Technology Review 4/22: Hacking the Code of Life Using Synthetic Biology

Synthetic biology could become a key technology of the 21st century. Because scientists around the world no longer observe only biological systems, they directly manipulate them using engineering methods. In doing so, they change the code of life and in a way rewrite it.

With such an elementary shift, it is clear that researchers are facing complex terrain. In the new issue of MIT Technology Review, we explore this field and its opportunities and challenges.

Research teams build tiny biological machines from frog cells. In the nutrient fluid, they learned how to sweep the spherical stem cells into a rounded pile—biological scavengers, as it were. Researchers call their autonomous groups of living cells xenobots and biorobots. But it should not stop with broad tasks: one day, for example, bots should consist of patients’ cells and deliver active substances to the body or collect microplastics in the oceans. But until then there is still a lot to do.

Synthetic biology also involves the use of AI. DeepMind’s AlphaFold AI was able to predict protein folding much better than before – a milestone for research and understanding of the elementary processes of life. Because the three-dimensional structure of proteins determines how they behave in the body and how they interact with each other. However, the structure of many important proteins is still unknown to biologists. Using artificial intelligence to calculate these structures could therefore become an invaluable tool in understanding many diseases, from cancer to mad cow disease – and would greatly accelerate the development of new therapies and vaccines.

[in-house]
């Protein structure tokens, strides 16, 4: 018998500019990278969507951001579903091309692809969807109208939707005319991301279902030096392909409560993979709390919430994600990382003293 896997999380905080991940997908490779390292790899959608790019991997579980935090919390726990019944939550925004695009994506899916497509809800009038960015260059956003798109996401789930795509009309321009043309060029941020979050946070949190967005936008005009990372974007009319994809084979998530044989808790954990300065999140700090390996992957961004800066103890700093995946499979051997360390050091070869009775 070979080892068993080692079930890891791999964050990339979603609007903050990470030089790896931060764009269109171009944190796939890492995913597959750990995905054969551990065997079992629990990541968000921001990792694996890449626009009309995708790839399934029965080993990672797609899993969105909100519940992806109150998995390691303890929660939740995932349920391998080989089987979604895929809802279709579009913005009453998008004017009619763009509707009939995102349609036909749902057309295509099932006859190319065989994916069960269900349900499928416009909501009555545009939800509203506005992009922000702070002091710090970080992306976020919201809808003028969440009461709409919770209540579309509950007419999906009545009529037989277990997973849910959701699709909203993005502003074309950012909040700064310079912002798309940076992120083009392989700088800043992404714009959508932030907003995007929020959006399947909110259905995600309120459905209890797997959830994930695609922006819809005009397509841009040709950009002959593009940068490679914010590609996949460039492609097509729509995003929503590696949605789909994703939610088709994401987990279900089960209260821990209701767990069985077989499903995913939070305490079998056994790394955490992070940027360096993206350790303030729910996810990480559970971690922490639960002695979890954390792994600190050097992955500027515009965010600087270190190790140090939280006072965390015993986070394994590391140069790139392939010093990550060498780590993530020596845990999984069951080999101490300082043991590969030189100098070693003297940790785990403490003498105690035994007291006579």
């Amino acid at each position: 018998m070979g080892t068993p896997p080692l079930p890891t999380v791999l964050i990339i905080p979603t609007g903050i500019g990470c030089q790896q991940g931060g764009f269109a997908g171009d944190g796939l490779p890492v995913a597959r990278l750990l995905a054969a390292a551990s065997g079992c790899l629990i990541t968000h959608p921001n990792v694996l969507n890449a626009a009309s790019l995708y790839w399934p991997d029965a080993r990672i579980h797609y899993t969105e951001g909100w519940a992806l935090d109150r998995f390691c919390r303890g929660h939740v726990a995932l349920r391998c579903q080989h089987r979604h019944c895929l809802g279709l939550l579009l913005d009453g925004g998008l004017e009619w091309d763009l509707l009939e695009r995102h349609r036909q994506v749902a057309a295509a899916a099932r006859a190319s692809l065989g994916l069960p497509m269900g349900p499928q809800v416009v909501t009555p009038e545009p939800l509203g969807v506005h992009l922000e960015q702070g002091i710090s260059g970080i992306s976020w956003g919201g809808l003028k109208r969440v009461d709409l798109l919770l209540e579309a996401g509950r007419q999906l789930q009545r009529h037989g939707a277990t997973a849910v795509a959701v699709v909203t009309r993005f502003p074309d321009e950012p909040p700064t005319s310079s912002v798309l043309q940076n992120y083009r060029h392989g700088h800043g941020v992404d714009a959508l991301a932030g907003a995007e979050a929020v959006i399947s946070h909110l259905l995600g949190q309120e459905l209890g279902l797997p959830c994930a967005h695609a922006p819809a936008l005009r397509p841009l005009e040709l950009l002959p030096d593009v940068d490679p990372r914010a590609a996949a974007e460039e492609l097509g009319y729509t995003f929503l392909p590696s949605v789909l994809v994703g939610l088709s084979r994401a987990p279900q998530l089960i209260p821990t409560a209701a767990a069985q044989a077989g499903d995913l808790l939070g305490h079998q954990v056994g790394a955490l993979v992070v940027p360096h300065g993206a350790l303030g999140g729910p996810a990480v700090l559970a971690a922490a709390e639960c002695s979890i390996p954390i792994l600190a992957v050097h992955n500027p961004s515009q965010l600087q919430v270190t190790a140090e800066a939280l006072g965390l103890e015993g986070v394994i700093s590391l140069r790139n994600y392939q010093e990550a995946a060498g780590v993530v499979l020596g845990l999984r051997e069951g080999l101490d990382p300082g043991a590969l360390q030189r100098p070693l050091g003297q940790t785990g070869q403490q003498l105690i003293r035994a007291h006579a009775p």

Technology overview 4/2022 in the heise shop


Synthetic biology could become a key technology of the 21st century. It provides researchers with the tools to change and rewrite life’s code. The new edition is available from 19.5. in stores and from 18.5. easy to order in heise shop. Highlights from the magazine:

Synthetic biology may still be helpful in medicine. Because until now there were two ways to cure: cutting out what was sick on the operating table – and ideally replacing it. Either turn on or off processes with chemical compounds in the body. With synthetic biology, in the future, drugs could adapt to the situation in the body and even make decisions. Medicines would, so to speak, come to life, and in the case of cancer, they could act like tiny bio-robots directly on tumor cells.

Although many areas are still basic research, the examples show how wide the applications and potential of synthetic biology are. At the same time, this powerful tool also carries risks. Malicious actors could try to create biological weapons or specifically hack the DNA of individuals. “DNA is becoming a security risk,” says futurologist Amy Webb in an interview. She advocates for an international control system that regulates the global pool of genetic data to prevent misuse.

But we also look at new developments in technology and science beyond synthetic biology. This includes, for example, the use of AI software in the application process. This seems to be helpful for companies to find suitable candidates through machine evaluation. But the applicants have also adapted to this situation. There have long been tricks to fool AI and thus secure an invitation to an interview.

Russian soldiers, who stole tractors from Ukraine some time ago, also felt that they had been cheated. They just didn’t want to start. American agricultural machinery manufacturer John Deere has rendered tractors unusable via remote access. However, this simple procedure also reveals new dependencies: farmers are no longer the masters of their machines and the data produced by using them in the fields converges on the company’s platforms.

The new issue 4/2022 of the MIT Technology Review can now be ordered in the heise shop and from 19.5. available at well-stocked kiosks.


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